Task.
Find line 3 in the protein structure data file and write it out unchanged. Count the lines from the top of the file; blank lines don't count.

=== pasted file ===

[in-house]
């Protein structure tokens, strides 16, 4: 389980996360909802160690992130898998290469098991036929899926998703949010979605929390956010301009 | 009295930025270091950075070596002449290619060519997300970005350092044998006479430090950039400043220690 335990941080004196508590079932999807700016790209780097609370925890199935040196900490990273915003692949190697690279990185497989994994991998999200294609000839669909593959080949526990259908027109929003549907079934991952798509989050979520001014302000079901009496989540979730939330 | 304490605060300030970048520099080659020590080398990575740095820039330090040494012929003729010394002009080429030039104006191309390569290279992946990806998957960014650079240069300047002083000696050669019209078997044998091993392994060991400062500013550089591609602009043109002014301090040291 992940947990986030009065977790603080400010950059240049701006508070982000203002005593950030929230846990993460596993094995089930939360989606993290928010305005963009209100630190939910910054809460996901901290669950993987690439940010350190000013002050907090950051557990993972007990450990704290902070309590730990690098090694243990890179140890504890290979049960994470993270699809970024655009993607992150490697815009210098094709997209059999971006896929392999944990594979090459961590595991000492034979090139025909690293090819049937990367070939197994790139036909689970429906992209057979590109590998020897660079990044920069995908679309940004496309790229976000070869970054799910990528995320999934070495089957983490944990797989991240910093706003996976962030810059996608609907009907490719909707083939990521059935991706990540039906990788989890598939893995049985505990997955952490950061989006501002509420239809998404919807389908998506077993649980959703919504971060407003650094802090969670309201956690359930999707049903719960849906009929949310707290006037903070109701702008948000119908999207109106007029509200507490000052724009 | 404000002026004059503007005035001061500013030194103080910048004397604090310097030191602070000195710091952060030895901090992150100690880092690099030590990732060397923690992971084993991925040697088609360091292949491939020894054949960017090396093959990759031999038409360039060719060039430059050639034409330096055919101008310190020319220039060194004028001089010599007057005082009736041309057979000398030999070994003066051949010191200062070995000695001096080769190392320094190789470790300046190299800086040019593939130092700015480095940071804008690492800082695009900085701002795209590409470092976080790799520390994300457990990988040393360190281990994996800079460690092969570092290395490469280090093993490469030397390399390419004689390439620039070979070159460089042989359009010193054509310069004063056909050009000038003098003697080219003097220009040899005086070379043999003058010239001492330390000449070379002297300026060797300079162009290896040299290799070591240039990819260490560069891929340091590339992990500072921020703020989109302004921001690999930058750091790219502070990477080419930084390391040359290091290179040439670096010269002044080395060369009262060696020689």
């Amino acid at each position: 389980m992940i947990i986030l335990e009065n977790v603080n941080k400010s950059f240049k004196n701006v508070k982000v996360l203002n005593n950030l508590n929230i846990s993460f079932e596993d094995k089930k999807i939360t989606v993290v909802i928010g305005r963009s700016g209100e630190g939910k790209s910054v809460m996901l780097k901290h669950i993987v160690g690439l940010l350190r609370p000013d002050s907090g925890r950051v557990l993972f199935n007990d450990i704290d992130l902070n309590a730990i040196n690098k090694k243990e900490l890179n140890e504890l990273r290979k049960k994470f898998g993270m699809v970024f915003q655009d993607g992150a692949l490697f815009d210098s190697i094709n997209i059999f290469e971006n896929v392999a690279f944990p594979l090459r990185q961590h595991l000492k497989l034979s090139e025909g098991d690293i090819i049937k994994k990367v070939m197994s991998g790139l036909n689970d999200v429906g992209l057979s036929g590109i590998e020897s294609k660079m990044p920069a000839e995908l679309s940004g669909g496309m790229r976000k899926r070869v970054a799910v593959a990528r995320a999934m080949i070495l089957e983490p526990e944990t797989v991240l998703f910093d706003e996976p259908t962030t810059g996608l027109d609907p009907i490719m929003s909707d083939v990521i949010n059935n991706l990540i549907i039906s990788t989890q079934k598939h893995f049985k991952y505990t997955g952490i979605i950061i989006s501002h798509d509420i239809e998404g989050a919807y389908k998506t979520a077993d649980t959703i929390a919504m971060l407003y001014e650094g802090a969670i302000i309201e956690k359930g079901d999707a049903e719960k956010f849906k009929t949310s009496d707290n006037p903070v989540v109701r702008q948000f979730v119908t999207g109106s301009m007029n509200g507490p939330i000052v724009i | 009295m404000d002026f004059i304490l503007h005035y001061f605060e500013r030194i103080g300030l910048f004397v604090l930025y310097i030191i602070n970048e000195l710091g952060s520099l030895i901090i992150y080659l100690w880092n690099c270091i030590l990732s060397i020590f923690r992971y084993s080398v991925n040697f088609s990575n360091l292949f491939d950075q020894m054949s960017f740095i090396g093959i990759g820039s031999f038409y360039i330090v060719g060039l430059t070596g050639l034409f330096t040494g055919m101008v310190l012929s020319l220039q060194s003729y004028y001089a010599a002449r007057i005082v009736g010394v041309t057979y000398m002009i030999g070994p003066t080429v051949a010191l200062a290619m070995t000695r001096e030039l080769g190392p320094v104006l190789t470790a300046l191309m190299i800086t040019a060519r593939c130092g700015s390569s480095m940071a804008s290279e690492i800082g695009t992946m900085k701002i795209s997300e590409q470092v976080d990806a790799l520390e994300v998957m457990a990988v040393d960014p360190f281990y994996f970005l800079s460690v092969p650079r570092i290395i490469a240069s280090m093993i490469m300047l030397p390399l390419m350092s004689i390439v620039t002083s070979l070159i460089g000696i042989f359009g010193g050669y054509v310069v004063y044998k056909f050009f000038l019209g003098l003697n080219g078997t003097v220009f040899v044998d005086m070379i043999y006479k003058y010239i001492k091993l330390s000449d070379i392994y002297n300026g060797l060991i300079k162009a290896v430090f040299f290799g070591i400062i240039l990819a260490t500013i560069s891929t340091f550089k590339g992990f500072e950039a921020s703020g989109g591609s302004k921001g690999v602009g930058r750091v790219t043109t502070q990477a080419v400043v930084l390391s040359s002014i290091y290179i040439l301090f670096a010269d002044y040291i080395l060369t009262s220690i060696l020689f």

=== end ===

């Amino acid at each position: 389980m992940i947990i986030l335990e009065n977790v603080n941080k400010s950059f240049k004196n701006v508070k982000v996360l203002n005593n950030l508590n929230i846990s993460f079932e596993d094995k089930k999807i939360t989606v993290v909802i928010g305005r963009s700016g209100e630190g939910k790209s910054v809460m996901l780097k901290h669950i993987v160690g690439l940010l350190r609370p000013d002050s907090g925890r950051v557990l993972f199935n007990d450990i704290d992130l902070n309590a730990i040196n690098k090694k243990e900490l890179n140890e504890l990273r290979k049960k994470f898998g993270m699809v970024f915003q655009d993607g992150a692949l490697f815009d210098s190697i094709n997209i059999f290469e971006n896929v392999a690279f944990p594979l090459r990185q961590h595991l000492k497989l034979s090139e025909g098991d690293i090819i049937k994994k990367v070939m197994s991998g790139l036909n689970d999200v429906g992209l057979s036929g590109i590998e020897s294609k660079m990044p920069a000839e995908l679309s940004g669909g496309m790229r976000k899926r070869v970054a799910v593959a990528r995320a999934m080949i070495l089957e983490p526990e944990t797989v991240l998703f910093d706003e996976p259908t962030t810059g996608l027109d609907p009907i490719m929003s909707d083939v990521i949010n059935n991706l990540i549907i039906s990788t989890q079934k598939h893995f049985k991952y505990t997955g952490i979605i950061i989006s501002h798509d509420i239809e998404g989050a919807y389908k998506t979520a077993d649980t959703i929390a919504m971060l407003y001014e650094g802090a969670i302000i309201e956690k359930g079901d999707a049903e719960k956010f849906k009929t949310s009496d707290n006037p903070v989540v109701r702008q948000f979730v119908t999207g109106s301009m007029n509200g507490p939330i000052v724009i | 009295m404000d002026f004059i304490l503007h005035y001061f605060e500013r030194i103080g300030l910048f004397v604090l930025y310097i030191i602070n970048e000195l710091g952060s520099l030895i901090i992150y080659l100690w880092n690099c270091i030590l990732s060397i020590f923690r992971y084993s080398v991925n040697f088609s990575n360091l292949f491939d950075q020894m054949s960017f740095i090396g093959i990759g820039s031999f038409y360039i330090v060719g060039l430059t070596g050639l034409f330096t040494g055919m101008v310190l012929s020319l220039q060194s003729y004028y001089a010599a002449r007057i005082v009736g010394v041309t057979y000398m002009i030999g070994p003066t080429v051949a010191l200062a290619m070995t000695r001096e030039l080769g190392p320094v104006l190789t470790a300046l191309m190299i800086t040019a060519r593939c130092g700015s390569s480095m940071a804008s290279e690492i800082g695009t992946m900085k701002i795209s997300e590409q470092v976080d990806a790799l520390e994300v998957m457990a990988v040393d960014p360190f281990y994996f970005l800079s460690v092969p650079r570092i290395i490469a240069s280090m093993i490469m300047l030397p390399l390419m350092s004689i390439v620039t002083s070979l070159i460089g000696i042989f359009g010193g050669y054509v310069v004063y044998k056909f050009f000038l019209g003098l003697n080219g078997t003097v220009f040899v044998d005086m070379i043999y006479k003058y010239i001492k091993l330390s000449d070379i392994y002297n300026g060797l060991i300079k162009a290896v430090f040299f290799g070591i400062i240039l990819a260490t500013i560069s891929t340091f550089k590339g992990f500072e950039a921020s703020g989109g591609s302004k921001g690999v602009g930058r750091v790219t043109t502070q990477a080419v400043v930084l390391s040359s002014i290091y290179i040439l301090f670096a010269d002044y040291i080395l060369t009262s220690i060696l020689f």